My name is Kimberly, but you can call me Kim for short or as the maintenance guys call me -Kim, the small hydraulic unit. I’m 11 years old and have lived at this plant all my life. Even though I’m middle aged, I have had a lot of health problems.
Once, I had very dirty oil that caused my pump to cavitate, they had to take me off-line and do a pump replacement surgery. Another time, I had a sticking solenoid valve. Ouch, I remember that it burned a lot! It took the guys at the plant forever to find it. I think my new pump is both worn and work off the pump curve since the strainer is still a bit clogged and the oil is still pretty dirty. I can’t run as fast as I used to.
The plant wants me to work 24/7, no weekends off, or vacations, but I do it, for them! I know how important to the people at the plant that I run all the time. If I don’t, they don’t get the “profit”. Not sure what the profit is, but it is important to them, so it’s important to me.
I wished they took better care of me. There are a bunch of people visiting me all the time, never the same person. They all check my oil level, but no one checks my solenoids, coupling or pump. Sparky comes by often to check my motor , but never cleans it. Mr. Mechanic says Sparky is a “Prima donna”. That’s so funny, because I’ve never seen a “Prima donna” with a spit cup. Of course, I don’t get to see many real prima donnas at all, so who knows.
My health problems started when I was just a baby, I had my first breakdown and Mr. Plant Manager told the team that I needed to have more Preventive Maintenance (PM). So, he told Mr. Mechanic to set up a new PM. Mr. Mechanic was busy with other breakdowns, so he entered “PM Hydraulic Unit 45-354-675”, nothing else. 45-354-675 is my nickname in case you wondered. Not the best nickname, but pretty unique.
A while later, before my pump was cavitating, Mr. Slick, the lubricator, set up another PM for me, it said check oil level and filter. After my pump replacement Sparky added a PM for “Check pump”, but most people here don’t know how to check my pump. They don’t know what each of my pressure gauges actually read, or what they are supposed to be. For example, my pump outlet pressure has been at 1800 Psi, but should be 1950 Psi.
The people spend a lot of time with me, take a look at my monthly PMs and you’ll see!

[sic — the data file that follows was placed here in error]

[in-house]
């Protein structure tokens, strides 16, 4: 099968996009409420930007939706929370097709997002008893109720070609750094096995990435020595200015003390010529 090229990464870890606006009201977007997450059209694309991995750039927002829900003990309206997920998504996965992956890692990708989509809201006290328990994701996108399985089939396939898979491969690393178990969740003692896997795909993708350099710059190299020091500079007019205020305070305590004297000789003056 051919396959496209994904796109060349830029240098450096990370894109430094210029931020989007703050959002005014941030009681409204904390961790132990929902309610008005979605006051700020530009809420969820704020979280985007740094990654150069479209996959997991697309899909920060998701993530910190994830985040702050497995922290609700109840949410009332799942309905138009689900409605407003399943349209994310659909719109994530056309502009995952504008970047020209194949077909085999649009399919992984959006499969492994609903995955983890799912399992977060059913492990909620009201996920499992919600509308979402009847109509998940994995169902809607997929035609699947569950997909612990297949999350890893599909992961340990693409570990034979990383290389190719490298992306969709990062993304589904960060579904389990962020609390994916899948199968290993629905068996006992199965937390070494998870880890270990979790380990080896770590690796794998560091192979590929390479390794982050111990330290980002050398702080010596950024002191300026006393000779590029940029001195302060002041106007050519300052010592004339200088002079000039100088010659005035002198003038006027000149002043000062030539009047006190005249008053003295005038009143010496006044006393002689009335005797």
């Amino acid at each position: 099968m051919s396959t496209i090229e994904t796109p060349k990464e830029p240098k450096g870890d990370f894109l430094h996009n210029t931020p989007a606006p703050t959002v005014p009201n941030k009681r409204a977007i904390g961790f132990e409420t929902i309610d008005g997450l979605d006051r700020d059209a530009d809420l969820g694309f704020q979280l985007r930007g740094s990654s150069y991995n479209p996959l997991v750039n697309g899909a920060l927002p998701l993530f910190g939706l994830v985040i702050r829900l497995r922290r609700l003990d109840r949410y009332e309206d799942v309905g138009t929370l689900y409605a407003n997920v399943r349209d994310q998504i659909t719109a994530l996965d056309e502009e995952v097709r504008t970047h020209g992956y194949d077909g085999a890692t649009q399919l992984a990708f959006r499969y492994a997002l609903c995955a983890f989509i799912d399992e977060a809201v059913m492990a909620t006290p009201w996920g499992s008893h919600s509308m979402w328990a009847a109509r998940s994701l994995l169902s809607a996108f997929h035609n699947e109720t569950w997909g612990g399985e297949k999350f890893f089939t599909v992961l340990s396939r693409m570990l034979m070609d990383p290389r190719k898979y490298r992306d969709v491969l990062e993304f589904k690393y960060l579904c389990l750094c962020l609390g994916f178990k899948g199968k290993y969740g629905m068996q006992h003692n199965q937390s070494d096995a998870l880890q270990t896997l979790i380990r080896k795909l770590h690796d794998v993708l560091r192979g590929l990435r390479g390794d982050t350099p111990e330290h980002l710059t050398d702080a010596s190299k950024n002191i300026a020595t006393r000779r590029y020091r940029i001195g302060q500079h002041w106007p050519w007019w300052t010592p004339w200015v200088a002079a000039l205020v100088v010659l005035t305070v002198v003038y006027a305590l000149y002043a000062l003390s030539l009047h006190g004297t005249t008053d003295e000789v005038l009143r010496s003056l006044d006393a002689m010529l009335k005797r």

- Everyone checks the oil level
- Motor temperature is checked by Sparky, also by Mr. Mechanic
- Filter is changed by Slick every 6 months
- Slick takes an oil sample every month and sends it off to a lab, but no one reads the report… it is bad!
- Mr. Mechanic takes the temperature of the pump, sometimes, Mr. Manager do it too.
- Process control checks me remotely they say, maybe because they don’t like the COVID, not sure.
My PM’s have been set up ad-hoc, people have added PM’s after each breakdown, and now I have a lot of people checking things, but they are very ineffective, because no one looked at the full picture! My PM’s could be described in a picture, see below:
I have a lot of other things that should be checked but I guess everyone has forgotten.
No one ever checks my coupling, my cooler efficiency, or the zinc anode in the cooler, the solenoids for heat, cleanliness, vibration analysis on my pump and motor, everyone disregards my leaks, they are accepted. They also leave my internals open a lot, so all kind of dirt can enter my system. I am supposed to be clean to 3 microns, but my air filter is a 25-micron filter. They say if they put a better one on, it clogs too quick.
If the team got together and looked at the full picture, and coordinated the efforts, I bet the team would spend less time with me. The program would look something like this:
They would cover all essential PM’s, and I would have fewer breakdowns, that in turn would save time and improve the profit. I’d miss them but I would rather be healthy and running faster.
Even though a detailed FMEA could be helpful, I bet that the team could put together a solid program using experience and common sense. I hear the IDCON consultants have a very straight forward process and tons of standard PM’s with pictures and video support.
Tor Idhammar is the president & CEO of IDCON, INC.
He has a Masters Degree in Mechanical Engineering and a B.S in Industrial Engineering. Tor has worked with more than 60 organizations in 20 different countries.
He is the author of 4 books, co-editor for TAPPI 360, blogger at reliableplant.com and now here at Paper Advance.
IDCON is a reliability and maintenance management consulting firm. IDCON help organizations find and implement their true reliability potential through improved work management, preventive maintenance, spare parts management, root cause and more.